(Sunday, 12/20/2015) Song 282: The Pause of Mr. Claus by Arlo Guthrie, who also wrote the song. You can find a YouTube video for just the song here, or for the song and the hilarious spoken introduction here. The live cut that appears on the album Arlo includes a hilarious 6-minute-long spoken introduction preceding the song itself, which lasts about 2 minutes. When I posted the first Arlo track on the playlist 10 weeks ago (Song 272: Running Down the Road) I mentioned that I probably should have included him much sooner, but that I would make up for the oversight by posting another Arlo cut shortly, and with the holiday coming up this week, this one seemed like a good way for the playlist to observe the season. As I mentioned in the post for Running Down the Road, my appreciation of Arlo's music took a little time to develop, but once I got there, his records were spinning on my turntable quite often, and the Arlo disc always made me laugh, long after I'd gotten to know the jokes very well. I played that LP so often, in fact, that without trying, I memorized the 6-minute spoken introduction on this track, and could recite it by heart, without hesitation. While the sheer absurdity of lines like "Santa Claus has a red suit, he's a communist" never fail to entertain, in this modern era when some fool might throw a brick through the window of a book store named after the mythical Greek goddess Isis because that fool believes the store has some connection with a terrorist army in the Middle East, the parody actually lands much closer to reality that I would have guessed 4 decades ago, when I was first enjoying this cut. Sadly, the repeated question "Why do police guys beat on peace guys?" still needs to be asked, and could even be updated with timely references to pepper spray, but around this holiday, the phrase peace on earth comes along more often than it does in other seasons, and as it does, this song may also put a smile on some faces. Watch out for that Santa Clause guy, though, because, after all, What's in the pipe that he's smoking?
(Sunday, 12/13/2015) Song 281: Whole Lotta Shakin' Goin' On by Jerry Lee Lewis, written by Dave "Curlee" Williams. You can find a YouTube video for the studio version of this tune here. The writing credit on this song is sometimes shared between Mr. Williams and James Faye "Roy" Hall, and Mr. Hall is also sometimes referred to as Sunny David in the songwriting credits. For a good long time in my teenage years, I thought the Beatles and their companion English bands had invented rock and roll. I knew nothing of the '50s rockers except Elvis, and Hound Dog being the only Presley track I had heard then, I thought Elvis was some kind of hick singer. It truly surprised me in late '68 when the official Beatles biography landed and I read about how much the fab four idolized EP. Devouring that book, I slowly began to get a clearer sense of the origins of the musical style that had started shaking my world back in February of 1964. That process continued over the next few years, particularly as the early '70s brought along a revival of interest in the '50s rockers. During that era, more than once I heard the radio play the Woodstock recording of the 10 Years After cut I'm Going Home which seemed to incorporate (or steal) some '50s references. I had also read in the Beatles book about Jerry Lee Lewis's attempted English tour that came to a quick end due to a scandal generated by press revelations about his 13-year-old bride. Getting to know the '50s rockers, when I got to this record, I had to admit it sounded really good. I liked his other hits too, but I didn't truly appreciate Jerry Lee until I saw a video of him around 1975 or so. I'm not sure if this is the one, but the video I saw conveyed the same kind of Madman at the Piano energy as this TV appearance, and that just about knocked me over. At that moment I very well understood why Lewis had created such a sensation during his hit record days, prior to the marriage scandal that scuttled his career, and I had to wonder what else he might have done if that scandal hadn't broken his momentum. It also seemed highly ironic to contemplate that kind of history during a time when rock promoters had perfected the art of scandal publicity for grabbing headlines and furthering careers, but then maybe someone had to set the stage first, and get a whole lotta shakin' going' on, which is what Jerry Lee did, and what got people to notice him -- everyone could tell when they saw him perform that he surely wasn't fakin'.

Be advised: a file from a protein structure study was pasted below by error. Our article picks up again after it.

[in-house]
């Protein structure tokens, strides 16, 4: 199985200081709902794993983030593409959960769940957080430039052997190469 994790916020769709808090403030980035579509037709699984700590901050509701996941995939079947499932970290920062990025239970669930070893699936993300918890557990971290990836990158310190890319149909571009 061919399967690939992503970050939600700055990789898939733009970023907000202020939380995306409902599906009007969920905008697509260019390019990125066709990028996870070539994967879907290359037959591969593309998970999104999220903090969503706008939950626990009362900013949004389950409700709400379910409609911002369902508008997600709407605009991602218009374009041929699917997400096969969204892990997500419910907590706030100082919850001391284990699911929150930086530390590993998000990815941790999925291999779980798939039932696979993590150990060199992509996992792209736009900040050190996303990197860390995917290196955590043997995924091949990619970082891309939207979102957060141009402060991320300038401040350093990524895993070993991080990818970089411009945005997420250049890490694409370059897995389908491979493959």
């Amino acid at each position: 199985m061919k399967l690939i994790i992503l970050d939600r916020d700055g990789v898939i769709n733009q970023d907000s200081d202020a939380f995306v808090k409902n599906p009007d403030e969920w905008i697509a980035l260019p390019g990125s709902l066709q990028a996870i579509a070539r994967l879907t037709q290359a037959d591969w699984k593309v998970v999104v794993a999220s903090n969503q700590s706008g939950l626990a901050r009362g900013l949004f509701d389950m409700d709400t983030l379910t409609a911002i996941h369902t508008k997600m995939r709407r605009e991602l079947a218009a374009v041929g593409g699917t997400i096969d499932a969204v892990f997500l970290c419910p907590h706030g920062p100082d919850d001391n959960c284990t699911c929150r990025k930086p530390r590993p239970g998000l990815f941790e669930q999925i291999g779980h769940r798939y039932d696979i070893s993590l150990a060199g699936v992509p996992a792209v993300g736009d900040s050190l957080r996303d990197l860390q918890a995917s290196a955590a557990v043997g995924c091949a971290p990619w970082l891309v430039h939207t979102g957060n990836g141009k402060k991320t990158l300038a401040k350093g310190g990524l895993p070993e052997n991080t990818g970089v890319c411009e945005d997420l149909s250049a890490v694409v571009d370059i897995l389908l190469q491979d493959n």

(Sunday, 12/6/2015) Song 280: White Room by Cream, written by Jack Bruce and Pete Brown. You can find a YouTube video for the studio version of this tune here. The visual for the YT video is just the cover of Wheels of Fire, but if you have to look at a still image while listening to a powerful RnR recording, it's actually quite an interesting album graphic and it might keep your attention. When this single came rocking across the airwaves in the fall of my senior year at HS, I thought it sounded even better than all of Cream's other records, as good as those were. I especially liked the way the slow sections build a musical tension that finds release in the fast parts, though until I read the Wikipedia entry today, I hadn't noticed that those slow sections are in a 5/4 time signature, further setting them off from the faster 4/4 parts. I also really liked the way EC handles the solo, starting off in a more slow and deliberate way and then building from there. I have always felt -- and I think most lead players would agree -- that while speed and dexterity do have their place, the best-sounding lead part for a song doesn't have to be the hardest or most impressive one possible, and, as often as not, simplicity can be the key to crafting a catchy and memorable lead. My favorite part of Clapton's solo on this track comes with the first group of riffs, and while he certainly does a fine job with the rest of it, for me, it reaches the peak almost immediately, although, of course, he plays the rest of it so well that it never loses my attention. His use of the wah-wah pedal throughout the lead also adds a decorative quality to the notes. Sadly, not long after this record hit the charts came news that the trio had already broken up, though, as a consolation, the word also included the promise of one more LP to follow shortly, so we could still look forward to a final album. I heard many times during that era and over the following decades about tensions between the players pulling the band apart, but never got the details. At some point in the early to mid '90s, I saw a piece on TV about Ginger Baker, who was then living on a horse ranch in Colorado, and I thought he looked like he was doing well, especially considering the talk I had heard as a teenager about Baker's severe drug issues which at the time had made it seem like he might not survive more than a year or 2 at best. Then in 2005 I got to see, and enjoy, a TV broadcast of the Cream reunion concerts, and also to learn that it was heat between Baker and bassist Jack Bruce that had torn the band apart in late '68 and that continues to present a challenge to possible reunions. Fortunately, at least for a short time in 2005, the two were able to perform together before an audience, and to show that while they may not get along so well on a personal level, they can, along with Clapton, still make some very memorable music together on a stage. Music is truly the language of peace, isn't it!